Author(s): Kelly R, Warke T, Steele I
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Abstract The study was set up to investigate the awareness of elderly patients and medical doctors of medical restrictions to driving. Separate questionnaires were completed by patients and doctors. All were interviewed face-to-face, without prior warning and their immediate answers were recorded. In total, 150 elderly patients from the acute elderly care wards, rehabilitation wards and day hospital, and 50 doctors (including all grades from consultant to junior house officer) were interviewed. The main outcome measures were numbers of patients currently driving and previously driving; patients' awareness of how their medical condition affected their ability to drive; doctors' spontaneous knowledge of medical conditions which restrict driving, current licensing policy, and restrictions for five specific medical conditions (epilepsy, myocardial infarction, stroke, 5-cm abdominal aortic aneurysm, and diabetes). Only 21 patients were current drivers, and six of these should not have been driving. While 103 perceived themselves eligible to drive, 46 had medical restrictions to driving. Seventeen of the 47 patients who perceived themselves not eligible to drive possibly did not have restrictions to driving. Doctors' knowledge of the current licensing policy and action to be taken if a patient was not eligible to drive was very poor. Knowledge of medical restrictions to driving was scanty, with few doctors giving the correct driving restrictions for the five specific conditions. We recommend that education of doctors regarding medical restrictions to driving should begin at an undergraduate level and be continued throughout their postgraduate career.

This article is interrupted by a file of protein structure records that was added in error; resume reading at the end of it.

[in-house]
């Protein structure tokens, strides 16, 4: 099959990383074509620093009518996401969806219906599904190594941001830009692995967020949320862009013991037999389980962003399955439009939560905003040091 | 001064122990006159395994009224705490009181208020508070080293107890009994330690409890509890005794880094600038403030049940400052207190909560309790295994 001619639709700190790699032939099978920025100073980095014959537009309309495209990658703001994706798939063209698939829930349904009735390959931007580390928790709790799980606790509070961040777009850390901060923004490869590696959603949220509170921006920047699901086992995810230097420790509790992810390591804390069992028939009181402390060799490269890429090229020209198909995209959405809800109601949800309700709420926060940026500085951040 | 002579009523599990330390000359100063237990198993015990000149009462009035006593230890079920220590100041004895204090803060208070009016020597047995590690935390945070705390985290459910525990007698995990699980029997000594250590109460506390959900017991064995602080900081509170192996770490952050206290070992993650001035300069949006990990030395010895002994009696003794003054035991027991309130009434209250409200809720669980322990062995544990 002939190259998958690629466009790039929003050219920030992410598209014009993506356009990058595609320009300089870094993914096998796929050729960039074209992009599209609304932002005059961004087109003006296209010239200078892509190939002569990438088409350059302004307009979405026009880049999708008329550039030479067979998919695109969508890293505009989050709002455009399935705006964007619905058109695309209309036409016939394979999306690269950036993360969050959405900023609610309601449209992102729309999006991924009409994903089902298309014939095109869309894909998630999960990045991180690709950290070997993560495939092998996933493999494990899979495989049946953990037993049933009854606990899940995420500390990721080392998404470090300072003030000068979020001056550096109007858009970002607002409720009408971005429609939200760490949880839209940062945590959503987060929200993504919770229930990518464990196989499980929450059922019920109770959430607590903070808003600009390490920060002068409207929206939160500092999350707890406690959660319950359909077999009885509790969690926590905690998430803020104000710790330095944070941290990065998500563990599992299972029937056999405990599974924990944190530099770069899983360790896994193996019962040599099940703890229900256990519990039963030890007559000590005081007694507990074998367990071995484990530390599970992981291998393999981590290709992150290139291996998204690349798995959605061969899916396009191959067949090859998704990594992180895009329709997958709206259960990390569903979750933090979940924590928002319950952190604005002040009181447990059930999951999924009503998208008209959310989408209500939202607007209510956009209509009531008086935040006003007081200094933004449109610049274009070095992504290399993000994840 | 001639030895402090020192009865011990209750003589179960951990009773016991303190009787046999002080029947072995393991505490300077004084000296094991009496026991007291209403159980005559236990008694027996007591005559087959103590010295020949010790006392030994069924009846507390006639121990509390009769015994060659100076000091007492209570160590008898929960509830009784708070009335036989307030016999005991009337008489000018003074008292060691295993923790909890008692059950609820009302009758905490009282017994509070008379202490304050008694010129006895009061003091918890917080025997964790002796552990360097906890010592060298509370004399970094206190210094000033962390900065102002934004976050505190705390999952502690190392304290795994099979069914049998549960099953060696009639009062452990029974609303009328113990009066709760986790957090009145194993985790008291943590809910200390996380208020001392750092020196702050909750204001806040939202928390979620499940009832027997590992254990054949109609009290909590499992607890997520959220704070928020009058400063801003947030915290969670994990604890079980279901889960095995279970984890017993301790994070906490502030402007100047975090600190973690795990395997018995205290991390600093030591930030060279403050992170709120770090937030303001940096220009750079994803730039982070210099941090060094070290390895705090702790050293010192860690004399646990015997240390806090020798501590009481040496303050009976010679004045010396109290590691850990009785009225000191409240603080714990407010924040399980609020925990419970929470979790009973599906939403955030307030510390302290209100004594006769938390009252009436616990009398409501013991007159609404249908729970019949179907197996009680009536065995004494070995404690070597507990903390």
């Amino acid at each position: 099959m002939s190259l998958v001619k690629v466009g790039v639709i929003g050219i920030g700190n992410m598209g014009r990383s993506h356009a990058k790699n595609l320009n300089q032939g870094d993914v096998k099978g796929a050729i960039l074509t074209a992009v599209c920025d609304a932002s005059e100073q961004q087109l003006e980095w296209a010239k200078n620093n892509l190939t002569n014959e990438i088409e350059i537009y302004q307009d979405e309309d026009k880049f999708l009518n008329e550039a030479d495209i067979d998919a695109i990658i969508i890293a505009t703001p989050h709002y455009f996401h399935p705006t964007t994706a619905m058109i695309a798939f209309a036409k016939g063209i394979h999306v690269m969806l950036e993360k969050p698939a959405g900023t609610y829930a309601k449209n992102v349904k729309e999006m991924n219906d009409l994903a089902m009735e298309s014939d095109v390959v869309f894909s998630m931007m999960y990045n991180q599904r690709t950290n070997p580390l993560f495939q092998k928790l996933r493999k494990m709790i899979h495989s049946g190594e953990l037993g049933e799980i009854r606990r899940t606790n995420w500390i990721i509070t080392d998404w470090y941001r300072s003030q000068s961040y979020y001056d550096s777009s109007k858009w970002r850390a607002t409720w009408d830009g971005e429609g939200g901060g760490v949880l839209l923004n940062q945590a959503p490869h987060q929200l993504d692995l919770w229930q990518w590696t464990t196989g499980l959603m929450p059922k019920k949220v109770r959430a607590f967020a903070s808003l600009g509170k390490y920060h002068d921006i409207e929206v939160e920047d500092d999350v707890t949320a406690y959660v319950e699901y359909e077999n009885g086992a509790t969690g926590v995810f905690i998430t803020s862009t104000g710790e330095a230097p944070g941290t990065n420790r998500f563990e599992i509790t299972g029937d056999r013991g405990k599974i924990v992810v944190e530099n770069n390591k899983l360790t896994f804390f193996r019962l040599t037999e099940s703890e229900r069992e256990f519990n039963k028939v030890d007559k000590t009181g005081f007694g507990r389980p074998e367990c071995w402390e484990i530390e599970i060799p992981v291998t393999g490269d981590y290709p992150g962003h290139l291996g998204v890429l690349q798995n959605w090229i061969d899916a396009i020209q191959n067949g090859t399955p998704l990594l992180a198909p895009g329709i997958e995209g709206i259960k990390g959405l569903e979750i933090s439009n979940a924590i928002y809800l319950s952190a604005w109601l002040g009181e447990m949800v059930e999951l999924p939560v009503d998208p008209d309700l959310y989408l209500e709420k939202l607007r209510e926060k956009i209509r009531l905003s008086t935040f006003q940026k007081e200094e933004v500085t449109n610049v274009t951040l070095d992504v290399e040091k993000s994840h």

This article was published in Postgrad Med J
and referenced in Advances in Automobile Engineering